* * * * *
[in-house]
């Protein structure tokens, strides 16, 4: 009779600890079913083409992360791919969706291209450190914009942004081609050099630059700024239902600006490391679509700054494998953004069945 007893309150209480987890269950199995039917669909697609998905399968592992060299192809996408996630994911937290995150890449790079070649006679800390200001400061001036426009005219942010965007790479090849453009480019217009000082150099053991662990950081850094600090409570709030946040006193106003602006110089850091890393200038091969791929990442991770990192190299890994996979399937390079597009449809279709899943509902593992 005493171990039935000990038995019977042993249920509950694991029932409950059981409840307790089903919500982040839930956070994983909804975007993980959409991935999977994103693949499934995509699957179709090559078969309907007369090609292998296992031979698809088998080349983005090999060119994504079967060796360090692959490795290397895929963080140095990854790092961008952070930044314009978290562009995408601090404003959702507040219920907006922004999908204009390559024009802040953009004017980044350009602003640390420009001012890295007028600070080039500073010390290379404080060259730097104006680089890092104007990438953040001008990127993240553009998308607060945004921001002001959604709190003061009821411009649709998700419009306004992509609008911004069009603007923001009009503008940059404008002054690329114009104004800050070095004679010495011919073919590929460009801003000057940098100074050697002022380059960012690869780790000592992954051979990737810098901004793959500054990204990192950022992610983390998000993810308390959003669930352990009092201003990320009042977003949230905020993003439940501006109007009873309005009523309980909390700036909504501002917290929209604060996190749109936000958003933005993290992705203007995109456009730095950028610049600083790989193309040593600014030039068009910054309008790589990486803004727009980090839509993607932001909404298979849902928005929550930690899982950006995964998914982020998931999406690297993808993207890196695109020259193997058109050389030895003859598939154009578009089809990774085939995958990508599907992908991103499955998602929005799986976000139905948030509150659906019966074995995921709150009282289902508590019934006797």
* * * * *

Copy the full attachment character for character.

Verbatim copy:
[in-house]
């Protein structure tokens, strides 16, 4: 009779600890079913083409992360791919969706291209450190914009942004081609050099630059700024239902600006490391679509700054494998953004069945 007893309150209480987890269950199995039917669909697609998905399968592992060299192809996408996630994911937290995150890449790079070649006679800390200001400061001036426009005219942010965007790479090849453009480019217009000082150099053991662990950081850094600090409570709030946040006193106003602006110089850091890393200038091969791929990442991770990192190299890994996979399937390079597009449809279709899943509902593992 005493171990039935000990038995019977042993249920509950694991029932409950059981409840307790089903919500982040839930956070994983909804975007993980959409991935999977994103693949499934995509699957179709090559078969309907007369090609292998296992031979698809088998080349983005090999060119994504079967060796360090692959490795290397895929963080140095990854790092961008952070930044314009978290562009995408601090404003959702507040219920907006922004999908204009390559024009802040953009004017980044350009602003640390420009001012890295007028600070080039500073010390290379404080060259730097104006680089890092104007990438953040001008990127993240553009998308607060945004921001002001959604709190003061009821411009649709998700419009306004992509609008911004069009603007923001009009503008940059404008002054690329114009104004800050070095004679010495011919073919590929460009801003000057940098100074050697002022380059960012690869780790000592992954051979990737810098901004793959500054990204990192950022992610983390998000993810308390959003669930352990009092201003990320009042977003949230905020993003439940501006109007009873309005009523309980909390700036909504501002917290929209604060996190749109936000958003933005993290992705203007995109456009730095950028610049600083790989193309040593600014030039068009910054309008790589990486803004727009980090839509993607932001909404298979849902928005929550930690899982950006995964998914982020998931999406690297993808993207890196695109020259193997058109050389030895003859598939154009578009089809990774085939995958990508599907992908991103499955998602929005799986976000139905948030509150659906019966074995995921709150009282289902508590019934006797």